UN chief denounced Putin over his ‘totally unacceptable’ nuclear threats | World | News

The UN Secretary-General has criticized Vladimir Putin for his nuclear threats and denounced his plans to annex parts of Ukraine as a “violation of the UN charter and of international law,” according to a news report. In a strong statement to Russia, António Guterres said Putin’s nuclear threats are “totally unacceptable,” as he spoke at the beginning of a UN Security Council.

The comments come days after Putin announced a partial mobilization and threatened to use nuclear weapons “if our country’s territorial integrity is threatened”.

He also approved referendums in four Ukrainian regions intended to pave the way for annexation, raising the prospect of viewing Ukrainian operations to retake them as a threat to Russia’s “territorial integrity”.

Guterres also said the impact of the conflict could spark a food crisis next year.

He said, “Simply put, the world will run out of food.”

Russia was widely condemned on Thursday at the Security Council meeting chaired by French Foreign Minister Catherine Colonna.

Mr Guterres continued: “The idea of ​​a nuclear conflict, once unimaginable, has become a matter of debate. This in itself is totally unacceptable.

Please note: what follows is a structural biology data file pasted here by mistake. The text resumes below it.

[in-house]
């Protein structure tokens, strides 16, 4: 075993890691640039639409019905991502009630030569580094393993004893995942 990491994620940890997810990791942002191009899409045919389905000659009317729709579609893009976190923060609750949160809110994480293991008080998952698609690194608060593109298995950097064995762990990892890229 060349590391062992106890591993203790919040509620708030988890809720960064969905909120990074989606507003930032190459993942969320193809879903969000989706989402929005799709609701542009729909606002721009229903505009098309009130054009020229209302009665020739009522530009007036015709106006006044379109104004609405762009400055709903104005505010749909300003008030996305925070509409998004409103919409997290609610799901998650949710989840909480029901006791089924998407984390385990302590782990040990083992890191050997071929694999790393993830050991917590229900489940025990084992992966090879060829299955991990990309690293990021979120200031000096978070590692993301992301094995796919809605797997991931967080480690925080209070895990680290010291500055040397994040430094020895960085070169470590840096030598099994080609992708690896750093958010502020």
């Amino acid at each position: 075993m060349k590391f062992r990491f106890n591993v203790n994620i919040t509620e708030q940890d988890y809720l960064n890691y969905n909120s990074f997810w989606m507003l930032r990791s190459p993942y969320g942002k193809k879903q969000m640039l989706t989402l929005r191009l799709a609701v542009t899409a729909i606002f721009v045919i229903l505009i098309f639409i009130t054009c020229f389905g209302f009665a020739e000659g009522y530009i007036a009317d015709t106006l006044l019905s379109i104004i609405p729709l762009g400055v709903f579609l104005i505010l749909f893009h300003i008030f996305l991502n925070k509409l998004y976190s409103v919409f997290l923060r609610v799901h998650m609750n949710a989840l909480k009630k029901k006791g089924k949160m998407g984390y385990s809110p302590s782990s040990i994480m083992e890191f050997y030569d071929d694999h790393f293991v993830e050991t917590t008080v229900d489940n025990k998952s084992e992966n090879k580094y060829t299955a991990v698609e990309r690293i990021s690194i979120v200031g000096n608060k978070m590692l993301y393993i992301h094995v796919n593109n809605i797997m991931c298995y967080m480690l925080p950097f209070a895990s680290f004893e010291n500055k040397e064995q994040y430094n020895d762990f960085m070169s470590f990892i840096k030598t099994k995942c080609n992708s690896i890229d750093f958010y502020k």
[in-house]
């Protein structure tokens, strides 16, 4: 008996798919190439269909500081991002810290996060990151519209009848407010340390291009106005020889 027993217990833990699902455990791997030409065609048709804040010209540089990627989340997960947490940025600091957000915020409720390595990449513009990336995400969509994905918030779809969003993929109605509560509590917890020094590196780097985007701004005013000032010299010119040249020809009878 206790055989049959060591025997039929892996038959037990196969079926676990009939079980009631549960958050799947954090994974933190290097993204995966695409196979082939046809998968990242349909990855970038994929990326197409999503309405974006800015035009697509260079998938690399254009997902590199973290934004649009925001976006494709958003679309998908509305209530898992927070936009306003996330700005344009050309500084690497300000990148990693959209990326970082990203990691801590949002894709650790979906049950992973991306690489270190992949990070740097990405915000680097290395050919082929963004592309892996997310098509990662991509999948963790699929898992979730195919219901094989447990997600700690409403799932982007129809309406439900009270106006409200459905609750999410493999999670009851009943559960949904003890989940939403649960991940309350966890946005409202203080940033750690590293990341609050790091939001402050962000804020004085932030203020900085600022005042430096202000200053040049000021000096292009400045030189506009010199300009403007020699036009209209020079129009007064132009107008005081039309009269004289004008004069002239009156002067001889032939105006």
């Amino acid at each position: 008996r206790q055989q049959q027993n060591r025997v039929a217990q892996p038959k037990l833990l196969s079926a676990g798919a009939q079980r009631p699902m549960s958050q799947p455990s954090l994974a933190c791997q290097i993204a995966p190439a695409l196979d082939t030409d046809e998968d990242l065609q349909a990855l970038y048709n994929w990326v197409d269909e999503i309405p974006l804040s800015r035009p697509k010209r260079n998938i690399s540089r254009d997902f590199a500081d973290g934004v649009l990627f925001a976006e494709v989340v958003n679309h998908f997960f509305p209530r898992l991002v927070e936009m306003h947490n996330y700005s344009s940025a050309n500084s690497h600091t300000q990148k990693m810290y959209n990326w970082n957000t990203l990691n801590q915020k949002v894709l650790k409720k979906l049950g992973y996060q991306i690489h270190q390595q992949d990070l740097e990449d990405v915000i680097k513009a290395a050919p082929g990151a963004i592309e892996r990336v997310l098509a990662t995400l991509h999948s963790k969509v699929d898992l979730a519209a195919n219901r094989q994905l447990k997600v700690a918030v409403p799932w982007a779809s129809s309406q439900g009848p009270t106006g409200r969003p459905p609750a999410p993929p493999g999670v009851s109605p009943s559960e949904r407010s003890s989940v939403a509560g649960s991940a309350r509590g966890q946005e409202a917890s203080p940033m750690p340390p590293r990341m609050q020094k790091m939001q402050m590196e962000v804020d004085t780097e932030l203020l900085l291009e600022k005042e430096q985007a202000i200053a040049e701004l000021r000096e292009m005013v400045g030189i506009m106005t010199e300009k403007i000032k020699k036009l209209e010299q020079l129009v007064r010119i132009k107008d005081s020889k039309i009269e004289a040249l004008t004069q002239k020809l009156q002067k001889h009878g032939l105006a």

“I am also very concerned about reports of plans to organize so-called referendums in areas of Ukraine that are not currently under government control.

“Any annexation of the territory of one state by another state as a result of the threat or use of force is a violation of the UN Charter and of international law.”

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Russia’s actions in Ukraine were strongly condemned on Thursday at a special meeting of the UN Security Council in New York.

US Secretary of State Anthony Blinken said: “This week President Putin said that Russia would not hesitate to use ‘all available weapon systems’ in response to a threat to its territorial integrity – a threat all the more imminent given the intention of Russia to large parts of Ukraine in the coming days.

“This from a country that joined the other permanent members of the Security Council in January this year in signing a statement affirming that ‘nuclear war can never be won and should never be fought'”

Former Russian leader Dmitry Medvedev said in a social media statement on Thursday that the means by which Russia would defend itself included “strategic nuclear weapons.”

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But Russian Foreign Minister Sergei Lavrov accused some members of the Security Council of trying to impose a false narrative about Moscow’s operations in Ukraine, and repeated allegations that ethnic Russians had been persecuted by Ukrainian government forces.

“There has been an attempt today to impose on us a very different story to show the Russian aggression as the origin of all tragedy,” Lavrov said.

He said: “This ignores the fact that for more than eight years the Ukrainian army and fighters of the nationalist formations have been residents of [the east Ukrainian region of] Donbas with impunity for refusing to recognize the results of the coup in Kiev.

“They decided to uphold their rights, which were guaranteed by the Ukrainian constitution, including the right to freely use Russian, their mother tongue.”

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